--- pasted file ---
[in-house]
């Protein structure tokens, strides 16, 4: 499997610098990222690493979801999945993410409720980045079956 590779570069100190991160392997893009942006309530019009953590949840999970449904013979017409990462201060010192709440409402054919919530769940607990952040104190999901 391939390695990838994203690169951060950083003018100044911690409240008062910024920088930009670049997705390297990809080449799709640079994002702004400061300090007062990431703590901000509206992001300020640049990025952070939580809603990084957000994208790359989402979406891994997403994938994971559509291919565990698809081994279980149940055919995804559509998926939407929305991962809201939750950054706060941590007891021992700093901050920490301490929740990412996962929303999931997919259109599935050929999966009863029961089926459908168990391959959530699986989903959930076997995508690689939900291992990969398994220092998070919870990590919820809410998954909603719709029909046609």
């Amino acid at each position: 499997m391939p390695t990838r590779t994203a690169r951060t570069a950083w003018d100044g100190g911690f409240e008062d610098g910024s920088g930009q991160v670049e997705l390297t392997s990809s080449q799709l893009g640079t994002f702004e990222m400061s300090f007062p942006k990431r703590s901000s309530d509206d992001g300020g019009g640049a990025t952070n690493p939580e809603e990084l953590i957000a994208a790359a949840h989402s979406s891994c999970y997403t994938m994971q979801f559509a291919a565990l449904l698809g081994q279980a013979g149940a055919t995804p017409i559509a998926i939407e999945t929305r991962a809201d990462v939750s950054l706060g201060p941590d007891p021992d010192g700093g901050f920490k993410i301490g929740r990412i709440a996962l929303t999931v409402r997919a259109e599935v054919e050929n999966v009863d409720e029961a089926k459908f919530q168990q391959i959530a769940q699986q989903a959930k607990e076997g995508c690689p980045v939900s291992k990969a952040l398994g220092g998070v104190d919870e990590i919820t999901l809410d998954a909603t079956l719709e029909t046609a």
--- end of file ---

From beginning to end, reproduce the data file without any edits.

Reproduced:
[in-house]
């Protein structure tokens, strides 16, 4: 499997610098990222690493979801999945993410409720980045079956 590779570069100190991160392997893009942006309530019009953590949840999970449904013979017409990462201060010192709440409402054919919530769940607990952040104190999901 391939390695990838994203690169951060950083003018100044911690409240008062910024920088930009670049997705390297990809080449799709640079994002702004400061300090007062990431703590901000509206992001300020640049990025952070939580809603990084957000994208790359989402979406891994997403994938994971559509291919565990698809081994279980149940055919995804559509998926939407929305991962809201939750950054706060941590007891021992700093901050920490301490929740990412996962929303999931997919259109599935050929999966009863029961089926459908168990391959959530699986989903959930076997995508690689939900291992990969398994220092998070919870990590919820809410998954909603719709029909046609």
């Amino acid at each position: 499997m391939p390695t990838r590779t994203a690169r951060t570069a950083w003018d100044g100190g911690f409240e008062d610098g910024s920088g930009q991160v670049e997705l390297t392997s990809s080449q799709l893009g640079t994002f702004e990222m400061s300090f007062p942006k990431r703590s901000s309530d509206d992001g300020g019009g640049a990025t952070n690493p939580e809603e990084l953590i957000a994208a790359a949840h989402s979406s891994c999970y997403t994938m994971q979801f559509a291919a565990l449904l698809g081994q279980a013979g149940a055919t995804p017409i559509a998926i939407e999945t929305r991962a809201d990462v939750s950054l706060g201060p941590d007891p021992d010192g700093g901050f920490k993410i301490g929740r990412i709440a996962l929303t999931v409402r997919a259109e599935v054919e050929n999966v009863d409720e029961a089926k459908f919530q168990q391959i959530a769940q699986q989903a959930k607990e076997g995508c690689p980045v939900s291992k990969a952040l398994g220092g998070v104190d919870e990590i919820t999901l809410d998954a909603t079956l719709e029909t046609a």